Nabbing an IT job these days requires a good dollop of experience, a dash of luck, and a pinch of wisdom on how to get noticed. The terms and requirements may have changed over the years, but one truism remains intact: You can't always tell a good candidate by their resume.
Years ago, I was with the company moving into the age of the World Wide Web -- and moving our network from coax to Cat5. At that time, viruses and hacks were usually more of an annoyance from script kiddies and individuals wanting to test their skills rather than more sinister types who try to steal company data.
[ For more real-life IT tales, check out the slideshow "Step away from the button! 6 touchy tech disasters." | Pick up a $50 American Express Gift Cheque if we publish your tech story: Send it to email@example.com. | Get your weekly dose of workplace shenanigans by following Off the Record on Twitter and subscribing to the anonymous Off the Record newsletter. ]
But not for long -- a couple of our employees' computers got infected with the Wazzu virus (also spread accidentally by Microsoft) and the Melissa virus. We saw the need to increase our staff in order to commit more resources toward keeping our network secure. Thus, we began an interview process.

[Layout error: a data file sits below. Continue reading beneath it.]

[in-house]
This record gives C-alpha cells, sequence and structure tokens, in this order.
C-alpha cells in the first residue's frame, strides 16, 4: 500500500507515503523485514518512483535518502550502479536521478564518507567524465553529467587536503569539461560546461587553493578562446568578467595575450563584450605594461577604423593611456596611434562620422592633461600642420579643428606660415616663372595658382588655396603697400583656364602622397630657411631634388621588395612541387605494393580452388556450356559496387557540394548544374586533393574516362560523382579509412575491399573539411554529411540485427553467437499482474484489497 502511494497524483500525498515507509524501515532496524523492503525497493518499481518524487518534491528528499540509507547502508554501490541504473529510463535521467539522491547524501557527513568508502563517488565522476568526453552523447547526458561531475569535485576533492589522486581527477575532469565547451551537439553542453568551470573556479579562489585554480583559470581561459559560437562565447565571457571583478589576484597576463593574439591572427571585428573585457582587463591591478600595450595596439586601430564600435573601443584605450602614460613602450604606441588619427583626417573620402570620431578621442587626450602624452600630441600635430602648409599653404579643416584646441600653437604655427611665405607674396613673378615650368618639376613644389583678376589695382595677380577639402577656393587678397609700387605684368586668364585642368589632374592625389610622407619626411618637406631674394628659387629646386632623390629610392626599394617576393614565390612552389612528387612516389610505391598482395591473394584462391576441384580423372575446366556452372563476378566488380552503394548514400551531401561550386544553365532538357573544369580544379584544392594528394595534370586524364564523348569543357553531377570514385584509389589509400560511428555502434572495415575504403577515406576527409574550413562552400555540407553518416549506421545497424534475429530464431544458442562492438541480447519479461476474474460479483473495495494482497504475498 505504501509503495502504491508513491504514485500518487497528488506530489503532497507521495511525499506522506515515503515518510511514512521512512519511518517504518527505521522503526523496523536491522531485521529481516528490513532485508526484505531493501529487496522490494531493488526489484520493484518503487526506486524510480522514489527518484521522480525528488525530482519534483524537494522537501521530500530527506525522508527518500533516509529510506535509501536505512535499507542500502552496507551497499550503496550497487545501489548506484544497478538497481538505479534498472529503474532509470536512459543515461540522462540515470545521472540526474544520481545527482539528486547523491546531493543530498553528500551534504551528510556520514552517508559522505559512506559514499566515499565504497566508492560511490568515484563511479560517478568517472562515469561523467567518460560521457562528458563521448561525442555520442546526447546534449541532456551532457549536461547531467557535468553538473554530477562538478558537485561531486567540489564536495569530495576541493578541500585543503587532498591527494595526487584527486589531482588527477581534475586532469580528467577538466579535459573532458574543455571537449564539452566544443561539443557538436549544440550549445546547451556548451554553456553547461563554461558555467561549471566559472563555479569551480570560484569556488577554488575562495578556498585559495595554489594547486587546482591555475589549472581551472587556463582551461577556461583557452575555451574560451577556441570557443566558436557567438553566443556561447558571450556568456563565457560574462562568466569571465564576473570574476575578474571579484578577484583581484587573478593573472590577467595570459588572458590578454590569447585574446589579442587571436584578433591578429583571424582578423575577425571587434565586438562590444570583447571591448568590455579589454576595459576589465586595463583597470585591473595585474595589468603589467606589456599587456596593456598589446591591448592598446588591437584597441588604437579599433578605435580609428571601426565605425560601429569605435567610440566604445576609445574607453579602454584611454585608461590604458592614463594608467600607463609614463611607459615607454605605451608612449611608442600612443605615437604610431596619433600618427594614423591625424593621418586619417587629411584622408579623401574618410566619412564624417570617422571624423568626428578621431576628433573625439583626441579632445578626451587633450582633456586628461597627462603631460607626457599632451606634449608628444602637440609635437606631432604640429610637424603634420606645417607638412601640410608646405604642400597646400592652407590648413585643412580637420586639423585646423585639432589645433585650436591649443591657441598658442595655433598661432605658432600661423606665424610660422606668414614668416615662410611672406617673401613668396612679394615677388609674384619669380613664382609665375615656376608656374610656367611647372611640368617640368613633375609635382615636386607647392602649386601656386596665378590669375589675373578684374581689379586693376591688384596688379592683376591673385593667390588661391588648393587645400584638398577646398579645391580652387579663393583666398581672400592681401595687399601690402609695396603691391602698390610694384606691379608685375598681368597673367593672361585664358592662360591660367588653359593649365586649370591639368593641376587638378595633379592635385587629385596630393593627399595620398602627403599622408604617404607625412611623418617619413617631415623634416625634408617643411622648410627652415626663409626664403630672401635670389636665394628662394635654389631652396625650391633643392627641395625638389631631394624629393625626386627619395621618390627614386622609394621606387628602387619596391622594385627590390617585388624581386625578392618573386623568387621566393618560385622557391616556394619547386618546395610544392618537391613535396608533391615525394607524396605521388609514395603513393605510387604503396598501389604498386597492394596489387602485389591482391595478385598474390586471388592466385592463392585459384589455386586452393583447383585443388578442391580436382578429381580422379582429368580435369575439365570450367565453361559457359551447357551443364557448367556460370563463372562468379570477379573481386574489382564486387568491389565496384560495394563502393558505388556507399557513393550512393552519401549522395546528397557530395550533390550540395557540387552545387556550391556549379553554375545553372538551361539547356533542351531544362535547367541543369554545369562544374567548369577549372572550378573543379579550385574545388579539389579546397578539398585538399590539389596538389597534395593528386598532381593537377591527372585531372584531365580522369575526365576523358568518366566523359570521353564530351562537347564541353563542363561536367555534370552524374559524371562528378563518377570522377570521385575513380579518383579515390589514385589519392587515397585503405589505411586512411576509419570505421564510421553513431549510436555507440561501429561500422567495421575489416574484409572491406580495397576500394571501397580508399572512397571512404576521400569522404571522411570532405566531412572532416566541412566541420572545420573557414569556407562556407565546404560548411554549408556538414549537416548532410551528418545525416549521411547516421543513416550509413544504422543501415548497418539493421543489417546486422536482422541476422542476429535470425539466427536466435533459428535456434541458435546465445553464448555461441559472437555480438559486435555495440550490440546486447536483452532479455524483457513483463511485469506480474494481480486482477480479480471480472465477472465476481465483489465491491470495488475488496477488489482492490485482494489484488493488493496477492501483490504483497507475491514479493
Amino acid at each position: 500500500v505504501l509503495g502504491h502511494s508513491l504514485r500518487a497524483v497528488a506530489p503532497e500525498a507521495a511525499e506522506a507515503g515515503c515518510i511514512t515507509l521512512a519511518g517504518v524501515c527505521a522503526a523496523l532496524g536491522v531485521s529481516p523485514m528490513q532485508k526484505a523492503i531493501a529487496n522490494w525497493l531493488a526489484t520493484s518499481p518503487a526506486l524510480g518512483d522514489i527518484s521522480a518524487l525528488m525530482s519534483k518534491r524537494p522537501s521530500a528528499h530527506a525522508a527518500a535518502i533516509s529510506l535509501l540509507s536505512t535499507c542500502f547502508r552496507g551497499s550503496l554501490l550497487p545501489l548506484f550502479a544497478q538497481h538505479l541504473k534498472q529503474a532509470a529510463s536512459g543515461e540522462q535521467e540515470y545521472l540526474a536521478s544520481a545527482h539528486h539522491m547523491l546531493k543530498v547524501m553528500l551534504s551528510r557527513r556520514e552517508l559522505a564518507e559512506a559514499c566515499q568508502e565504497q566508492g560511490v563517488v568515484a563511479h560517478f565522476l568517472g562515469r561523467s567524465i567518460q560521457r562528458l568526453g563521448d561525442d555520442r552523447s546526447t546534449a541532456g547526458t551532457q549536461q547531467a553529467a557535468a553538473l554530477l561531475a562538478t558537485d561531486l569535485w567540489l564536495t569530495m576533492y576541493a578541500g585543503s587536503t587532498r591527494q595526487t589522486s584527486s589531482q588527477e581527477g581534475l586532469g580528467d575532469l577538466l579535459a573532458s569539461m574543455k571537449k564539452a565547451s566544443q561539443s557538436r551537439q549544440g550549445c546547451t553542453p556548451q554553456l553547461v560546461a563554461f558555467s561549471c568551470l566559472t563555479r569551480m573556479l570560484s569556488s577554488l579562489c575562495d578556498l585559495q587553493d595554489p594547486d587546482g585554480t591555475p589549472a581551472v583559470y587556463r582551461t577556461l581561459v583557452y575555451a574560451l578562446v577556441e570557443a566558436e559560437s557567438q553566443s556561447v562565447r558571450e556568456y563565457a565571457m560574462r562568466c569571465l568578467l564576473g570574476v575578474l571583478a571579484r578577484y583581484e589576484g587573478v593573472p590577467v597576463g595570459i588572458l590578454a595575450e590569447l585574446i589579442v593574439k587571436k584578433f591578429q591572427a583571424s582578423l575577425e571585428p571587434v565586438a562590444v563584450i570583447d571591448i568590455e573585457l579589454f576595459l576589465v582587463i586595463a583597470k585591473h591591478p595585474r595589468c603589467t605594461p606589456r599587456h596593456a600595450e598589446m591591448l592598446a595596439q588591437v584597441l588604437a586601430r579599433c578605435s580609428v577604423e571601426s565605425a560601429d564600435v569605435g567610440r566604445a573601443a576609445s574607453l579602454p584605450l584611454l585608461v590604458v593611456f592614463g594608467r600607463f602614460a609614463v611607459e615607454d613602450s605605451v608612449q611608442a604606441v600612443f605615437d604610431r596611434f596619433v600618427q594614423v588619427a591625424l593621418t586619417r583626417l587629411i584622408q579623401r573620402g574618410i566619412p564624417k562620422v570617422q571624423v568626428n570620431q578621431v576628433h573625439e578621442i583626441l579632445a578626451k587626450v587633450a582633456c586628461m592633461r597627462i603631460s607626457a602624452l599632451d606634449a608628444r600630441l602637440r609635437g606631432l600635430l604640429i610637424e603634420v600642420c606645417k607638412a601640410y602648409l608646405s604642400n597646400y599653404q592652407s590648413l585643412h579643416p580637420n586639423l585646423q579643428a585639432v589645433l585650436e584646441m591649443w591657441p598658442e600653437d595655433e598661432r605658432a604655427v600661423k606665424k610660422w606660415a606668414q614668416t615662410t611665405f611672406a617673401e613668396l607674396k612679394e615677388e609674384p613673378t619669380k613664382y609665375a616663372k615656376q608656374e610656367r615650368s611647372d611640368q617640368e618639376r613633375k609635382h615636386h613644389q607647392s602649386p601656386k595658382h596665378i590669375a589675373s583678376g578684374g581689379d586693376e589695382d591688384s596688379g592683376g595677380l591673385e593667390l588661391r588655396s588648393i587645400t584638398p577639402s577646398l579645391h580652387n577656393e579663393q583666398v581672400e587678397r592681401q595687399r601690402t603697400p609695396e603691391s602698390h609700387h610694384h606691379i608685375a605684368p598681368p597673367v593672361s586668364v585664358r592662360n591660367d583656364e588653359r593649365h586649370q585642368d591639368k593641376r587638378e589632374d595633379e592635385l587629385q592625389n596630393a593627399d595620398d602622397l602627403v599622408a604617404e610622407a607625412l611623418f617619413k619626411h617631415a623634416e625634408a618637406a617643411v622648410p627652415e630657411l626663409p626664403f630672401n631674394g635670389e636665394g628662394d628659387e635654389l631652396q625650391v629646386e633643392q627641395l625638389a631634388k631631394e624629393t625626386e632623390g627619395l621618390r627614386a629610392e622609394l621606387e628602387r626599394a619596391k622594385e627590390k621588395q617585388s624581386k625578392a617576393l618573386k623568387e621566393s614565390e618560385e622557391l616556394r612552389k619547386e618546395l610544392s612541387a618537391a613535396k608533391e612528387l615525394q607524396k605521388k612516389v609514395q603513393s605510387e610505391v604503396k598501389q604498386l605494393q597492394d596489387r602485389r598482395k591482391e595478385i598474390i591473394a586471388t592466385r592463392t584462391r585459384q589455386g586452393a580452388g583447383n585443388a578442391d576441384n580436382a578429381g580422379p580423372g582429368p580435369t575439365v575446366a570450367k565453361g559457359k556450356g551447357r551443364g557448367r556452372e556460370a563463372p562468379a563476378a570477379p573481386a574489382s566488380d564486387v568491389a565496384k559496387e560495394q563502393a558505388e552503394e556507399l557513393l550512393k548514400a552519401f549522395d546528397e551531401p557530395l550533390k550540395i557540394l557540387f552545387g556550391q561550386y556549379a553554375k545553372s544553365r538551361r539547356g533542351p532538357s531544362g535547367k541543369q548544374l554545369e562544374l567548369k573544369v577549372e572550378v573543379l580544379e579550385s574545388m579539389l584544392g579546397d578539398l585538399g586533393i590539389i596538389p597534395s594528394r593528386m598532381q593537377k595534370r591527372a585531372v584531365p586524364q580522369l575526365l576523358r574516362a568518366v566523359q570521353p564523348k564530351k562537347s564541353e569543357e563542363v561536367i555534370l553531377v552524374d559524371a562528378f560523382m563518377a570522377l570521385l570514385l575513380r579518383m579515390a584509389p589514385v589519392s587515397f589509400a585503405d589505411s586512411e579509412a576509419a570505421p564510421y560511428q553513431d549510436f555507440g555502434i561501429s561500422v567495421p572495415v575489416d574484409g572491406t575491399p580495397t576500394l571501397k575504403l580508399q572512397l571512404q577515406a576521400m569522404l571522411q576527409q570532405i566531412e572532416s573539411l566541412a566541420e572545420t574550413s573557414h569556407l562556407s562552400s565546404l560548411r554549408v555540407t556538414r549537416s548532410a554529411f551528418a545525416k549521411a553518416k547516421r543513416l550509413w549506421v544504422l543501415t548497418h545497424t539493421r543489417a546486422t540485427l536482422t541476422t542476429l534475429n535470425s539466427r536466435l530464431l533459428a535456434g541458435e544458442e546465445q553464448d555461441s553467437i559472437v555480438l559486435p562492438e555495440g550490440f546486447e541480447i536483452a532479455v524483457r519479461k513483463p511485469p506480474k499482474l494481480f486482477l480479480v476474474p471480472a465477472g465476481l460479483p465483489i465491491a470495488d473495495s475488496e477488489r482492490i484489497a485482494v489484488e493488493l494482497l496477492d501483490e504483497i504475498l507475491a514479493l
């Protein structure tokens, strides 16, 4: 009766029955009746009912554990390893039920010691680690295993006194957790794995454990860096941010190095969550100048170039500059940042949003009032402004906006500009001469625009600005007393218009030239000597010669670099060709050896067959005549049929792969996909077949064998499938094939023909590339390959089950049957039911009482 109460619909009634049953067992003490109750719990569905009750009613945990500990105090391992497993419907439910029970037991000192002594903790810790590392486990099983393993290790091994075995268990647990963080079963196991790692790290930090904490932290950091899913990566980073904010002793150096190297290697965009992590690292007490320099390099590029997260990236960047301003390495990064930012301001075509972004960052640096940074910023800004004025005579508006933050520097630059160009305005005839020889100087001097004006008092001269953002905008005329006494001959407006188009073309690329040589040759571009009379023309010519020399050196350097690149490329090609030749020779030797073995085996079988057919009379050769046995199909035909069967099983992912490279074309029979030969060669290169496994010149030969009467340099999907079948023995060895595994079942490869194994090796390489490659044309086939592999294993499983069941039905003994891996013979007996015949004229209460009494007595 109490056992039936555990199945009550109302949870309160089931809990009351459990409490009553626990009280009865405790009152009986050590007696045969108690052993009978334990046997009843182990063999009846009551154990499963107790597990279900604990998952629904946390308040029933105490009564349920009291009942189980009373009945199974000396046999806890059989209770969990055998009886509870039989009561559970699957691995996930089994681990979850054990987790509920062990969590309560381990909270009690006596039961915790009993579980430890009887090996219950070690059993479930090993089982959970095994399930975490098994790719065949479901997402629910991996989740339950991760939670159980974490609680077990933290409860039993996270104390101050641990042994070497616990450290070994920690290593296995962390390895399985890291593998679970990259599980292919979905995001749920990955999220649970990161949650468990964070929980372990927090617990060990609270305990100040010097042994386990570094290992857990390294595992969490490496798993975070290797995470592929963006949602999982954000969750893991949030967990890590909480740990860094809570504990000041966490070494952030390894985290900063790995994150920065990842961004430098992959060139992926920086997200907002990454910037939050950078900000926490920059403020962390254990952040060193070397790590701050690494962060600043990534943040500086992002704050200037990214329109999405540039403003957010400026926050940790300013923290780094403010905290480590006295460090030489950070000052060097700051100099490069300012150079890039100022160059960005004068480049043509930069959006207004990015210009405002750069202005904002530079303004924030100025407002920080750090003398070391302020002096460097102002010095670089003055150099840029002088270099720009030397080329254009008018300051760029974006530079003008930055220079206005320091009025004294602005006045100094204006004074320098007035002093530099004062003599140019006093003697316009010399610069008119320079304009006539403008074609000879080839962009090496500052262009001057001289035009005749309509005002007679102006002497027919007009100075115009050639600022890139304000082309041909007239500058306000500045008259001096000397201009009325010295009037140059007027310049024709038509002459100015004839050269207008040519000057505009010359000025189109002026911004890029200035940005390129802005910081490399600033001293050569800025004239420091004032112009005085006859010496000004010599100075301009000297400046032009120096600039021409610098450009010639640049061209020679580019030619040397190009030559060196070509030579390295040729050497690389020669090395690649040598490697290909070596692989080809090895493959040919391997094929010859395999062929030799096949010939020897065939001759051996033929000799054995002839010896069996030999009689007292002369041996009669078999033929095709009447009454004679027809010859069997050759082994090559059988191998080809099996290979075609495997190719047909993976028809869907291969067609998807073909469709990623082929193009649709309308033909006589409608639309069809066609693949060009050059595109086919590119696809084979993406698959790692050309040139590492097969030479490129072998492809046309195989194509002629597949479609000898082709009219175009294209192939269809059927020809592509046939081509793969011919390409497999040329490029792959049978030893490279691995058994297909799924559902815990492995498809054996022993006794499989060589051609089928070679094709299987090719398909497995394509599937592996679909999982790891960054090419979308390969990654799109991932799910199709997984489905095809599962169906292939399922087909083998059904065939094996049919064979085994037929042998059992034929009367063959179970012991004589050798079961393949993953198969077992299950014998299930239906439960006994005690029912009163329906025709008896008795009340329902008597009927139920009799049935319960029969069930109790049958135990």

Education vs. experience
In those days, many would-be techies had "experience" with computers and no formal diplomas, or they had acquired a diploma but lacked experience. Seeking a new employee could be quite an entertaining endeavor.
We ran a job posting in the two local newspapers and awaited the onslaught of resumes. My assistant and I sorted through the large pile and selected several to interview, most of which were recent graduates from local universities. However, most of the applicants had little to no network or PC experience and were merely seeking to gain a job where they could further their skill set. We identified a couple of possible candidates to call in for an interview, although I wasn't too optimistic that they'd have what we needed for the job.
My assistant didn't help matters, arguing for setting up an interview with a woman who had been working at Victoria's Secret for the past year after graduating with a degree in computer science (I suspected an ulterior motive, as her grades were rather unimpressive). She didn't have any further tech experience listed, either.
We had another candidate that looked good for the job, and I pointed out my reasons to my assistant. "Mr. K." was an older man who was self-taught and had his own computer repair business. His resume stood out because he listed practical experience that new grads lacked. My assistant, perhaps upset that I'd vetoed the interview he had wanted, argued vehemently against Mr. K. In the end, we gave him a call.